The Casino reportedly had superior acoustics to the other main northern soul venues – The Mecca in Blackpool, The Golden Torch in Stoke-on-Trent and The Twisted Wheel in Manchester – and its sheer size allowed dancers the luxury of really showing off. Flashy spins, twists, kicks, backflips and daring balcony dives became part of the vocabulary of Wigan’s dancers. The doors to the northern soul night didn’t open til 2am (though as the club had more than 100,000 members at its height, patrons would begin queuing hours earlier) and, given Britain’s licensing laws at the time, alcohol was prohibited. This seems like an unusual pretext for a dance night by modern standards, especially given that the club would run for a marathon 8 hours!
These circumstances saw an influx of prescription amphetamines into the northern soul scene – the only way hyper-energetic ravers could keep their balletic moves up until daylight in a dry environment – creating the first symbiotic relationship between narcotics and dance music in the 20th century.
“Northern Soul’s legacy was to give birth to the modern dance club,” Paul Mason agrees. “When the rave scene started in the 1980s, ex-Northern Soul DJs (and drug dealers) recognised it as a kind of second coming. And today if you want to experience some of the mania, working-classness and speed-enhanced goodwill, a Gabber night might come close, although there’s a deathly absence of humanity inside the music.”
To keep this mass of speed-fiends moving, the Wigan DJs had to play fast, frenetic and stomping records at a tempo that eclipsed the pace of rival nights.
And although Mason is correct to link northern soul’s appetite for whizz to twinned motivations of ecstasy and house music in the coming decades, there are some notable differences. Firstly, the soul music that the denizens of Wigan Casino and The Twisted Wheel got high off was not made for the express purpose of being administered with drugs, unlike techno and house.
Though full of energy, the music itself was resolutely ‘undruggy’, and this quality – combined with the no-alcohol policy of the all-nighters – contributed if anything to a sense of purposeful clear-headedness. The anomaly of mid-60s obscuro Detroit soul singles being rediscovered and galvanised by the amphetamine dancing of working-class white kids in Wigan a decade later isn’t simply a mangling of context. Those exhilarating balletic dance moves could never be executed with precision by a drunk person, and would even be unappealing to anyone rushing on the mongy ‘lost in the rhythm’ bliss-fog of ecstasy.
Those who used speed at northern soul all-nighters did so for expressly functional purposes, so when other, more recreational drugs are taken out of the equation, you are left with a dance fervour that seems less like a nightclub and more like a devotional experience, more like the singing, dancing and clapping of African-American Pentecostal church services (clapping too, was an important feature of the northern soul experience – when a roomful of dancers synchronised a handclap in the Casino the sound ricocheting off the wooden interior was said to resemble the crack of a pistol being fired). Or when you factor in those beautiful quadruple spins of northern soul dancers, you might even think of the graceful, persistent twirls of whirling dervishes communing with their God through the music of the Sufis.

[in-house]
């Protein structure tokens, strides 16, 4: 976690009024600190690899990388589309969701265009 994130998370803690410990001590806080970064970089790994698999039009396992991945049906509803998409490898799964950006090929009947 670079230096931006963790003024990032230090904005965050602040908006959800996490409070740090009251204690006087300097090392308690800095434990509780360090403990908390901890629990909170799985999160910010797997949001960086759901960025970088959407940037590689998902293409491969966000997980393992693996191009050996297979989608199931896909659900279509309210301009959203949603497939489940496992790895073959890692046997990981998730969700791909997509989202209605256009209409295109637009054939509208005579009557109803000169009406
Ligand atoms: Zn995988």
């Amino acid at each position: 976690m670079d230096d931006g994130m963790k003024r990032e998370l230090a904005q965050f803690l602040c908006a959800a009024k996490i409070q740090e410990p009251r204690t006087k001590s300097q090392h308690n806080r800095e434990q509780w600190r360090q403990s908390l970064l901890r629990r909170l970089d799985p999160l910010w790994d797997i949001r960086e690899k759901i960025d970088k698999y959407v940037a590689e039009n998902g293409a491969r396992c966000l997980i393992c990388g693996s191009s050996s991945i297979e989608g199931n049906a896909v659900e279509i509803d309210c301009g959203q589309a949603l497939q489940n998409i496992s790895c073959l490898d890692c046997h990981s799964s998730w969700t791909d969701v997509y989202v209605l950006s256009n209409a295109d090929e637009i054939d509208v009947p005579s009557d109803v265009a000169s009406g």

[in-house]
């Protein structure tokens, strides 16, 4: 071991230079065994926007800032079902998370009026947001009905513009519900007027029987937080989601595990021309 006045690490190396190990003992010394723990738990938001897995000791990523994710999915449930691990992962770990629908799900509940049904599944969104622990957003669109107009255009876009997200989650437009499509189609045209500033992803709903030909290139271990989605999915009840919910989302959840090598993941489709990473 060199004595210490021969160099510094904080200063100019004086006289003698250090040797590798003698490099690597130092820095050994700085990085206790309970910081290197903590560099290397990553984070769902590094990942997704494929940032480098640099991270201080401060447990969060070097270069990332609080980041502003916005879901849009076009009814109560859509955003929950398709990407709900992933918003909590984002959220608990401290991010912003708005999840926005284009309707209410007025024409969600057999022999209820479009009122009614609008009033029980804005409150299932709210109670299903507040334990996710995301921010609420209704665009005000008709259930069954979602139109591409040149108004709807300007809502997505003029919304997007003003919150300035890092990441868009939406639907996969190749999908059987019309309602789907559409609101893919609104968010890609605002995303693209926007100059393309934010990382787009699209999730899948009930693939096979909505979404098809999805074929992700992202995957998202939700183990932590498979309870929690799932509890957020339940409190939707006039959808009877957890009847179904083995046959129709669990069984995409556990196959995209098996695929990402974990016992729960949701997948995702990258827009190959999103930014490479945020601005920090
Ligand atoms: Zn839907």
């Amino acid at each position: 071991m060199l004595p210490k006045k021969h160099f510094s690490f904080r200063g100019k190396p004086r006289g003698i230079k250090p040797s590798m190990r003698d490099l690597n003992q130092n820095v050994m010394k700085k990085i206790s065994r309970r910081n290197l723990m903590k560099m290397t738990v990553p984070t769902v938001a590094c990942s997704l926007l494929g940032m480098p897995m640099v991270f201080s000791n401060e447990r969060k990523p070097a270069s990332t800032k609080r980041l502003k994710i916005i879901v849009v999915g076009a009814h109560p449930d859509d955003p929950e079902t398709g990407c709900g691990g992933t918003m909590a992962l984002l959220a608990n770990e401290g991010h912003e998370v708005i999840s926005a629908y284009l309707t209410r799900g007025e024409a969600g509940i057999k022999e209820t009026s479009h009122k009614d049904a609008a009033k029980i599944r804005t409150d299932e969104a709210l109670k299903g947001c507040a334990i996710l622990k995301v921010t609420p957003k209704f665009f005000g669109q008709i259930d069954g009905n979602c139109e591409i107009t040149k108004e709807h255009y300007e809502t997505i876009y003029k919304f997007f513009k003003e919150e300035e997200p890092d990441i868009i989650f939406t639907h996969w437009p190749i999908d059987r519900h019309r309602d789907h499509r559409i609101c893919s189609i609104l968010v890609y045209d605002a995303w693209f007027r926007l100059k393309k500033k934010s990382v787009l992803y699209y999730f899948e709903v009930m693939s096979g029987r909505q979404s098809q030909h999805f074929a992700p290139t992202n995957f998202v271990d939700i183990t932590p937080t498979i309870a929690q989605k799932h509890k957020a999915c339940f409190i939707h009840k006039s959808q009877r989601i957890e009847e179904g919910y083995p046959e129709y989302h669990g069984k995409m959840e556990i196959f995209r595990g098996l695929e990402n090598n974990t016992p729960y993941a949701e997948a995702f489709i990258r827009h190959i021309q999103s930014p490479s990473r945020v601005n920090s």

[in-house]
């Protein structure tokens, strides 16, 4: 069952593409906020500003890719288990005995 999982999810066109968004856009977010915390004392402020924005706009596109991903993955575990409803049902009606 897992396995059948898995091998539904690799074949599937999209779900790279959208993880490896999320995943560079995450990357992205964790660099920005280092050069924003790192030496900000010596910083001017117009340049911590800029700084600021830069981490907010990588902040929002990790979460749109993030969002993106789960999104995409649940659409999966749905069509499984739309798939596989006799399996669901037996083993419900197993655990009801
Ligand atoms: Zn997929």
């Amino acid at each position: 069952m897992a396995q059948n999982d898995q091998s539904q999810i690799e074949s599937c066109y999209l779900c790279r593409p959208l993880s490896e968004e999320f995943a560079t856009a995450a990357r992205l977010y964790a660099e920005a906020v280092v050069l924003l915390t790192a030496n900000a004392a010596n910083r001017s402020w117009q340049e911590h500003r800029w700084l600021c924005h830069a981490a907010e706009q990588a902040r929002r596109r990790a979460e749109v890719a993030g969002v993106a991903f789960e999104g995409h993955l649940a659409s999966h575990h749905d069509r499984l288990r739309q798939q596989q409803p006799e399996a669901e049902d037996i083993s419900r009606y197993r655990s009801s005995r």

As we mentioned before, the kind of soul popular at northern soul events featured gospel-like deliveries and spiritual overtones, but it also had an ecstatic buoyancy all of its own, that when combined with soulful ruminations on the healing, obliterating power of love, seemed like it was describing some transcendent level of realisation. Combined with the mass transference of energies in the northern soul all-nighters, the overall effect was convincingly that of super-charged humans brimming with light and a new kind of clarity.
Despite the communal euphoria recalled by scene veterans, the best northern soul dancers were fiercely competitive and highly discriminating.
Overly “commercial” sounds were frowned upon, so the DJs were forced to hunt down the rarest small-pressing stompers from niche American labels. In clandestine efforts to keep tracks exclusive to their nights, DJs would lay faked names and track titles over the centre labels on their 7″s or even buy up and destroy copies of a prized record to prevent other DJs from obtaining them.
The obsessive nature of the scene ultimately conspired to make its longevity untenable. There were only so many obscure mid-60s fast soul records to discover, so the Casino and other nights attempted to thwart over-familiarity by introducing disco, funk and even novelty pop records – a tactic that alienated the core soul audience. Alarmed by the drug-fuelled nature of northern soul, the scene became heavily infiltrated by plain-clothes police officers. And with any scene in which drugs form a centre pillar, disintegration began to set in.
“Northern Soul was not some isolated cultural quirk,” writes Paul Mason, who posits northern soul as an act of youth-orientated resistance against the ascendant racism and sexism of the National Front-sympathising 1970s Britain. “It was the crest of a wave of working-class culture: rising literacy, social mobility and solidarity. We had no idea all this was about to be destroyed – by mass unemployment, the criminalisation of poor communities and industrial decline. But I think we sensed we were at the high point of something.
“For me Northern Soul is not about nostalgia for the past. It’s nostalgia for life as it could be lived in the future, if people in towns like Wigan and Detroit ever throw off all the poverty and criminalisation that got imposed on them in the decades inbetween.”